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No evidence that sex leads to male DNA in women’s brains

A Facebook post claims every time a woman has sex with a man, she retains some of his “living DNA”.

“This bombshell discovery has been unearthed during a brand-new study by the University of Seattle and the Fred Hutchinson Cancer Research Center,” it says.

The discovery was accidental, the post notes. “Scientists were initially attempting to identify whether ladies who were pregnant with a son are more susceptible to specific neurological illnesses that take place more regularly in males.”



Male DNA in the female brain


The claim is made on a number of posts and videos shared on Facebook and Twitter in Kenya and elsewhere. Many claim the male DNA is found in women’s brains.

And an article on the Deccan Chronicle says: “Scientists say there are only four ways male DNA cells are likely show up in the female brain: unknown abortion, possibly a vanished male twin, older brother transferred by the maternal circulation and sexual intercourse.”

Does sex cause male DNA to lodge in women’s brains? We checked.

Study of ‘male microchimerism’


Africa Check asked the US-based Fred Hutchinson Cancer Research Centre (FHCRC), which is often cited as evidence, about the claims. Spokesperson Natalie Myers responded that “there is no evidence the DNA is from sexual partners”.

Myers sent a link to the FHCRC study referenced in the claims, as well as to an article on Insider that she said correctly summarised the research.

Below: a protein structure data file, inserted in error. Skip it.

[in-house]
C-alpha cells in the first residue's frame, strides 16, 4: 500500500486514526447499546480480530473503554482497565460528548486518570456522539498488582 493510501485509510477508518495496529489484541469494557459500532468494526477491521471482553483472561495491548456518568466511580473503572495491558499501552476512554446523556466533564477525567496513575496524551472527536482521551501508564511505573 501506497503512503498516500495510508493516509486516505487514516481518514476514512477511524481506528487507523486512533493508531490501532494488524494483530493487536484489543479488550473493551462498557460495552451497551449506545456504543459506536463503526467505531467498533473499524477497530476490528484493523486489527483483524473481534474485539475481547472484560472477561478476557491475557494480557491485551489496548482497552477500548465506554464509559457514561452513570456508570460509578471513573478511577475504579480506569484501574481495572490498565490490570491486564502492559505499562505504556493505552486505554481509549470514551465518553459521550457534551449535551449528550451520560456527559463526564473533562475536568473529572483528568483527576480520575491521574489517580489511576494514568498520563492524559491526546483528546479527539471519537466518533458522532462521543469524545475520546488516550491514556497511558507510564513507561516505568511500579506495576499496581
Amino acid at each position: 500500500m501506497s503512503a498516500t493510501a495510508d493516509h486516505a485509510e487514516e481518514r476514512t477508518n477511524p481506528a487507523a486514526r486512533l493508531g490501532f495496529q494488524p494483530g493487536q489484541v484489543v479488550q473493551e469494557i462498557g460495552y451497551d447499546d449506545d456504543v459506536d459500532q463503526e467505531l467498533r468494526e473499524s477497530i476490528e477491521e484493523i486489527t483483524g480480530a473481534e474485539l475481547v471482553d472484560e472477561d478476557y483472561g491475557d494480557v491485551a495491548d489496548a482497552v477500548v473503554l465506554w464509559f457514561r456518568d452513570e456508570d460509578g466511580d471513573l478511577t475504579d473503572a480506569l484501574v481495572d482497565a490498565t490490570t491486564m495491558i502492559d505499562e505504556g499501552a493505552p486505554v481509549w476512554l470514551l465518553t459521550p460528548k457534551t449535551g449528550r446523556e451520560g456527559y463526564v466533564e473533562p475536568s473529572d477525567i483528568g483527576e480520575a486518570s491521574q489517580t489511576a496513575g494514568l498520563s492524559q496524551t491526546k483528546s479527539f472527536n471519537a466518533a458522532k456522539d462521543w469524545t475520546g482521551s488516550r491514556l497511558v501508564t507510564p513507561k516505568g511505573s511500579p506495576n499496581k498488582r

The FHCRC study, “Male Microchimerism in the Human Female Brain”, was published in 2012.

Microchimerism is the existence of small amounts of foreign DNA in the body of an individual.

For the study, FHCRC researchers tested for male DNA in the brain tissue of deceased elderly women. Male Y chromosomes were detected in 63% of the tissue, or 37 out of 59 samples.

The researchers argued that “most likely source of male DNA is from a pregnancy with a male foetus.  In women without sons, male DNA could have been acquired from an abortion or a miscarriage.”

In addition, “male microchimerism could also be acquired by a female from a recognised or vanished male twin, an older male sibling or through a non-irradiated blood transfusion”.

‘No scientific support’


But there is no mention in the study of male DNA being transferred to women during sex. Co-author Dr J Lee Nelson told Insider that “any suggestion that male DNA is routinely retained from sexual partners has no support from any scientific study”.

“To me the biggest statement is the data, if this were routinely happening, I mean, you would see it in the vast majority of adult women (without sons) that we studied,” Nelson said. – Grace Gichuhi




 

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